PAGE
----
On the day millions of Americans will be looking up to see the solar eclipse, San Diegans woke up to partly cloudy skies.
The National Weather Service said the early-morning clouds will give way to generally sunny skies in the afternoon.
“It’s going to be a slow burn off folks, I’m afraid,” NBC 7 weather anchor Whitney Southwick. “I don’t think we’re going to see any patches of blue at the coast before 10, 11 o’clock at best.”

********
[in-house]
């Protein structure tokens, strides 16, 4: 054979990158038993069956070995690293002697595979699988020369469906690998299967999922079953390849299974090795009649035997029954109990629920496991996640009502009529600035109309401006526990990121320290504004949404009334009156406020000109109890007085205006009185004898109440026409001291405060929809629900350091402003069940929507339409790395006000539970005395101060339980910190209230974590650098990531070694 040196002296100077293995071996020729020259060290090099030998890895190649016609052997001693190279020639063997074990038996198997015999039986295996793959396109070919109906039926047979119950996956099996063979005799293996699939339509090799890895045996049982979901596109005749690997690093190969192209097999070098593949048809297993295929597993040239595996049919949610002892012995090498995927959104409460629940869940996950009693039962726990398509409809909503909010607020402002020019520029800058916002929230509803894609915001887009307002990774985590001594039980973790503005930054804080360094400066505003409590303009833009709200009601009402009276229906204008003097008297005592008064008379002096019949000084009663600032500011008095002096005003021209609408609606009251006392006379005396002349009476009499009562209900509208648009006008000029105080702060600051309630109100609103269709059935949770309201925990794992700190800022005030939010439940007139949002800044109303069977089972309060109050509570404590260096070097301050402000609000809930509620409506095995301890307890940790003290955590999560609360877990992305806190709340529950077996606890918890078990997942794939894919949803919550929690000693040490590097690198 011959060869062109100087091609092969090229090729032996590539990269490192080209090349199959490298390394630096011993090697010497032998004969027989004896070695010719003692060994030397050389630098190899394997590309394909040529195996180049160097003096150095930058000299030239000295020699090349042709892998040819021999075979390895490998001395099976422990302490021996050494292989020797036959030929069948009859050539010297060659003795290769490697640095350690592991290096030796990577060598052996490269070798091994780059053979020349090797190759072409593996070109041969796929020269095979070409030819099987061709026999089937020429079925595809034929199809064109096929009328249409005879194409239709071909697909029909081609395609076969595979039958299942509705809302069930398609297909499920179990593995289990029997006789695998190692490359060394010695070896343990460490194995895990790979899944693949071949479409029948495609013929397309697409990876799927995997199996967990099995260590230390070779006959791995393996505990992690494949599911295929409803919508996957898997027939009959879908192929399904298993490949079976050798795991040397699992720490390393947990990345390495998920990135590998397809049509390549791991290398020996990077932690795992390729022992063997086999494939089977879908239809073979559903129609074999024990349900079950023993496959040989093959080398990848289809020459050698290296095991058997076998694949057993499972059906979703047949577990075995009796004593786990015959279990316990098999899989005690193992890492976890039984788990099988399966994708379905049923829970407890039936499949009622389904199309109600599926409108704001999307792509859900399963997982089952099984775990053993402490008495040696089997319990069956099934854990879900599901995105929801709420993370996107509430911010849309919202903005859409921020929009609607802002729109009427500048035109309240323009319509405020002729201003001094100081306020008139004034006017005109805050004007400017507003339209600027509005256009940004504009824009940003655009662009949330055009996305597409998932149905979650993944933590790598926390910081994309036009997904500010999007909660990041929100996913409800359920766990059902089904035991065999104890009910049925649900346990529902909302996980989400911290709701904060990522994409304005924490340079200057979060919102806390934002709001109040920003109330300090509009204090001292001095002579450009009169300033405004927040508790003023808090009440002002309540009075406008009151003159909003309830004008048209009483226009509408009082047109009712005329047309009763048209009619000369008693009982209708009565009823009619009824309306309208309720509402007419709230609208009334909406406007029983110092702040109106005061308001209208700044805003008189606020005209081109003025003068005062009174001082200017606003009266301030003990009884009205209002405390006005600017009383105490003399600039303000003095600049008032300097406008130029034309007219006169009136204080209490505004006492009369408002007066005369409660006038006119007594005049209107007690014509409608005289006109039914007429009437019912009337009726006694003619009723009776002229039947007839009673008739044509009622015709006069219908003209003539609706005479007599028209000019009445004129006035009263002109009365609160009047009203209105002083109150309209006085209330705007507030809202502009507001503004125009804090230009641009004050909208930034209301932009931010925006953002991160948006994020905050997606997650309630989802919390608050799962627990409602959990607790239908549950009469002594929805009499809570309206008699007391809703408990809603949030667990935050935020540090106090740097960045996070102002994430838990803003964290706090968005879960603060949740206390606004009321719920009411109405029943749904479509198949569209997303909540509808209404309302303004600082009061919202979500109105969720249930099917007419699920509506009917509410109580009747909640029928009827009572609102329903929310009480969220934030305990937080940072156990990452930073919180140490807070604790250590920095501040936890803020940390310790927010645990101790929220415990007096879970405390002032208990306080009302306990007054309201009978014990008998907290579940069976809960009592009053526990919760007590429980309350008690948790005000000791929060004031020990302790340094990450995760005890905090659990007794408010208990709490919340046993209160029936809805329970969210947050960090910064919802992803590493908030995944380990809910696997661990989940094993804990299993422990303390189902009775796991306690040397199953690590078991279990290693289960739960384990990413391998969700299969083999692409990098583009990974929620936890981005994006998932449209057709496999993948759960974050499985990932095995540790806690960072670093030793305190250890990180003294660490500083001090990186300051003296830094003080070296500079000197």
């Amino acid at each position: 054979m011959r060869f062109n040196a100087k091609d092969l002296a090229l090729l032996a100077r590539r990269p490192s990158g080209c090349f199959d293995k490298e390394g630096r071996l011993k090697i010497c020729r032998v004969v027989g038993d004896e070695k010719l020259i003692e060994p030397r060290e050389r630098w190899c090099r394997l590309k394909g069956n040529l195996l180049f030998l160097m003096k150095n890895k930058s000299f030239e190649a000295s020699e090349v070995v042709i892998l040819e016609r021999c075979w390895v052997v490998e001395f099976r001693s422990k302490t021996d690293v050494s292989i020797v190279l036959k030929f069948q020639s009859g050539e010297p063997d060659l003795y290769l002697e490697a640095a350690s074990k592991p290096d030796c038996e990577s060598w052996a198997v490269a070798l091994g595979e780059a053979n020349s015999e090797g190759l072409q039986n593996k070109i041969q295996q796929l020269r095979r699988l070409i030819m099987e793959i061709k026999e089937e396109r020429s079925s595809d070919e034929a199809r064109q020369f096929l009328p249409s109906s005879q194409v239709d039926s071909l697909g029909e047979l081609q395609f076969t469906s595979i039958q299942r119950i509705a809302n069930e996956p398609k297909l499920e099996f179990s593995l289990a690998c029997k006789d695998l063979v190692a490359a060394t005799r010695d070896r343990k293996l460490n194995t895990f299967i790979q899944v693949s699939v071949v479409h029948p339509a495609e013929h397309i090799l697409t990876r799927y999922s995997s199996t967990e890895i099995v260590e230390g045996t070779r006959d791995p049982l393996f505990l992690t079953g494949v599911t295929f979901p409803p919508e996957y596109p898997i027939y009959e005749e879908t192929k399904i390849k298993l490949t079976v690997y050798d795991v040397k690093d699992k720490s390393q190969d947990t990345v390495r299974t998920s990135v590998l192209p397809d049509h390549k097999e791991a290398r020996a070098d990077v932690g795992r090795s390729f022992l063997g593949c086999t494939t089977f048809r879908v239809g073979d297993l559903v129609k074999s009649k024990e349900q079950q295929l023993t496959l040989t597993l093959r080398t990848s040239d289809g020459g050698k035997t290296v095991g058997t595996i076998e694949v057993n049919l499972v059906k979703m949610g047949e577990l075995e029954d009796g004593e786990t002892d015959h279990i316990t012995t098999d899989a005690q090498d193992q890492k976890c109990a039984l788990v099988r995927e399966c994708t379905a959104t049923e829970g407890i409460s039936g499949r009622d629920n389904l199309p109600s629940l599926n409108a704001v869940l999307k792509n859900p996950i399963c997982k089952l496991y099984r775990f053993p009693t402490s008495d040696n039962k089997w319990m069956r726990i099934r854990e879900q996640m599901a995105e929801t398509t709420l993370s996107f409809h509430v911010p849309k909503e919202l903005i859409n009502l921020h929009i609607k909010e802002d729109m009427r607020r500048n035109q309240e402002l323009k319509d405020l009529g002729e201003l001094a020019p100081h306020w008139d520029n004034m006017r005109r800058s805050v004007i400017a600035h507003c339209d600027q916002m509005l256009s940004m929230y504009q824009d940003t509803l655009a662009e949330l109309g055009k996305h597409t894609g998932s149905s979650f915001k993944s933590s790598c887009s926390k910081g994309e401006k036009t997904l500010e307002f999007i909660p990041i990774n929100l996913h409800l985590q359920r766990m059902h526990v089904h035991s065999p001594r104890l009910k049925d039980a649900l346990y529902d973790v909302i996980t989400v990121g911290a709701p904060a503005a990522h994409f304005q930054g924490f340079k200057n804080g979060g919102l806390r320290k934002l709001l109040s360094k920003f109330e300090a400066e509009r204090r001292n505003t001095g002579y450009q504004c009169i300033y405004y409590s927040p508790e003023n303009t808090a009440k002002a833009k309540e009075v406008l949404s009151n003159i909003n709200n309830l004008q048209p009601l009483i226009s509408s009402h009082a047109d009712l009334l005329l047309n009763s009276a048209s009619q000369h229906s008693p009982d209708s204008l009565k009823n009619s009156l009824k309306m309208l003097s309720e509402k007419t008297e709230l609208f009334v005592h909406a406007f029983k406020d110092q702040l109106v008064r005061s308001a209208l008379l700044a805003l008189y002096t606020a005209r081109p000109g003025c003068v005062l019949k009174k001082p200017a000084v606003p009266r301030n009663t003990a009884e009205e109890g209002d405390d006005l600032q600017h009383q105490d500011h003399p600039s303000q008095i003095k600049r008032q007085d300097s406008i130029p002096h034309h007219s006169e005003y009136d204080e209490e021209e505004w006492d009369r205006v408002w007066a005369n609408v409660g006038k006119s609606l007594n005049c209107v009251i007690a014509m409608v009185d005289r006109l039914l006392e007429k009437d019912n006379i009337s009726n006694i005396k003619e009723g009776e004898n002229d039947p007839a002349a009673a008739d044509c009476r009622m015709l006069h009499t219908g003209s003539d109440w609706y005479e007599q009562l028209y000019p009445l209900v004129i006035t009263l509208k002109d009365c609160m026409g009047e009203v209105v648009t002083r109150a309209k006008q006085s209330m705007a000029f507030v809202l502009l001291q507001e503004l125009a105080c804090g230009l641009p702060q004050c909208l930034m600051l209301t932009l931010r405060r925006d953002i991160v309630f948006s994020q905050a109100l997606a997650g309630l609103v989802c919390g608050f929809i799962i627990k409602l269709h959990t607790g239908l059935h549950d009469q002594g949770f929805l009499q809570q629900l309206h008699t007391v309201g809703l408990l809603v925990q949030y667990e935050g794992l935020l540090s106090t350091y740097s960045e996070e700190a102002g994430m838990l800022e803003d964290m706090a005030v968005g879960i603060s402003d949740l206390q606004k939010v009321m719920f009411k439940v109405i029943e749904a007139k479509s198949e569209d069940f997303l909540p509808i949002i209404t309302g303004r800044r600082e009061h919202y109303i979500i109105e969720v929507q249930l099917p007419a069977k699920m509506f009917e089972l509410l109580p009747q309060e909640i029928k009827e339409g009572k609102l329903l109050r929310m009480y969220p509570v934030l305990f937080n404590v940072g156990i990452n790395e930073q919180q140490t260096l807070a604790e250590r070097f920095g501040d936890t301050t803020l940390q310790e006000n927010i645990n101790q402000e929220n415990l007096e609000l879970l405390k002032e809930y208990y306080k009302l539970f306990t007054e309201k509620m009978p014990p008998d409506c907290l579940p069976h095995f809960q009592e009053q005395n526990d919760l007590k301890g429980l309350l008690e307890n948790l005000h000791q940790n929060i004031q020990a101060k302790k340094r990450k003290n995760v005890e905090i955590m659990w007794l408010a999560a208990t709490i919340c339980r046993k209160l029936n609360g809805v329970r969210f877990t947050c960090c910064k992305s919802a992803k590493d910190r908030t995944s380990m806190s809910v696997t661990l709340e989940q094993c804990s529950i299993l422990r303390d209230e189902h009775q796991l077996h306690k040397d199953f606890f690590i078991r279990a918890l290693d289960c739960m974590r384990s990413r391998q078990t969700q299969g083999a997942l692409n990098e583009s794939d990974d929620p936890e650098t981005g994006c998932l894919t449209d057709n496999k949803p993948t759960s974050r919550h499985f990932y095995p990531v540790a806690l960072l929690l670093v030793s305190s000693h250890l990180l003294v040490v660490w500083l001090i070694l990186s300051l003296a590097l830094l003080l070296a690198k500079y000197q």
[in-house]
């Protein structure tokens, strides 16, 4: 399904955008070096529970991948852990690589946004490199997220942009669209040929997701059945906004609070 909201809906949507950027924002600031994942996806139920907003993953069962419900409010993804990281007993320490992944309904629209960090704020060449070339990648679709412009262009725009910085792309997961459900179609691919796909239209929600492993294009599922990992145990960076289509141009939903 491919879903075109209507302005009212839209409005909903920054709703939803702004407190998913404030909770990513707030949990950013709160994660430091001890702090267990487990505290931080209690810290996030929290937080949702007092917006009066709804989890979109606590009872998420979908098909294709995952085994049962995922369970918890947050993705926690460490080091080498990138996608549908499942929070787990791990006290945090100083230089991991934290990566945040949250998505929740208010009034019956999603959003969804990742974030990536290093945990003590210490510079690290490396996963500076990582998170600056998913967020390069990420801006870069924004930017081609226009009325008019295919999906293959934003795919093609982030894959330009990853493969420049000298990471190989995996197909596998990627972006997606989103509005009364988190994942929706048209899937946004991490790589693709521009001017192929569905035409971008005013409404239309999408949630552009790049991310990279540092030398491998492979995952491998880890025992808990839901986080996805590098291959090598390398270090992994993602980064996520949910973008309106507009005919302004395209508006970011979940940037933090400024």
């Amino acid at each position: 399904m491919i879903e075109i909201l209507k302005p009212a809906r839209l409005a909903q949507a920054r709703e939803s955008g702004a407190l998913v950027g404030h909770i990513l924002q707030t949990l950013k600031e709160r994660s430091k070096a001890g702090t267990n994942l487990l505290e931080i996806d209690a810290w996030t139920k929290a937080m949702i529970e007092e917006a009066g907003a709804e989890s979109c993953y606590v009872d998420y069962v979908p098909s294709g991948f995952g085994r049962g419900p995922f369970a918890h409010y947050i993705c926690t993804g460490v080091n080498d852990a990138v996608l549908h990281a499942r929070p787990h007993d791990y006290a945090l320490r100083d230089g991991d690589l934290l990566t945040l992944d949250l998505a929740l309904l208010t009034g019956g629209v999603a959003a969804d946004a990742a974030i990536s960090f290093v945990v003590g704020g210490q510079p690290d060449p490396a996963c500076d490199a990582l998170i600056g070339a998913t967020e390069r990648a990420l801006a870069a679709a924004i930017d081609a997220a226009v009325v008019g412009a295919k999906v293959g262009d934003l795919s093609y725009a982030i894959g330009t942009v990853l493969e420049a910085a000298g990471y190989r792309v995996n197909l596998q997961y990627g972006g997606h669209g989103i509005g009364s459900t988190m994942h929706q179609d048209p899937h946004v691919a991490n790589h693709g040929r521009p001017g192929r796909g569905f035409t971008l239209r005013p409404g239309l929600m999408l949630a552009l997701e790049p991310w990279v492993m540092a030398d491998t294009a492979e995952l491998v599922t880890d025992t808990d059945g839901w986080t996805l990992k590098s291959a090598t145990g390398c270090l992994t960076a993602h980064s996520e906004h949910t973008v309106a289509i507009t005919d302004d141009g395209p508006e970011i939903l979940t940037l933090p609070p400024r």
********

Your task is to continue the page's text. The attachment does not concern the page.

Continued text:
The solar eclipse will be visible from 9:07 a.m. until 11:45 a.m. and will reach its maximum point of visibility in San Diego at 10:23 a.m., according to the astronomers at the Fleet Science Center in Balboa Park.
Southwick said the best odds to see the solar eclipse would be to head to the foothills, east of Interstate 15.
The next total solar eclipse in the U.S. will be in 2024. The next coast-to-coast one will not be until 2045.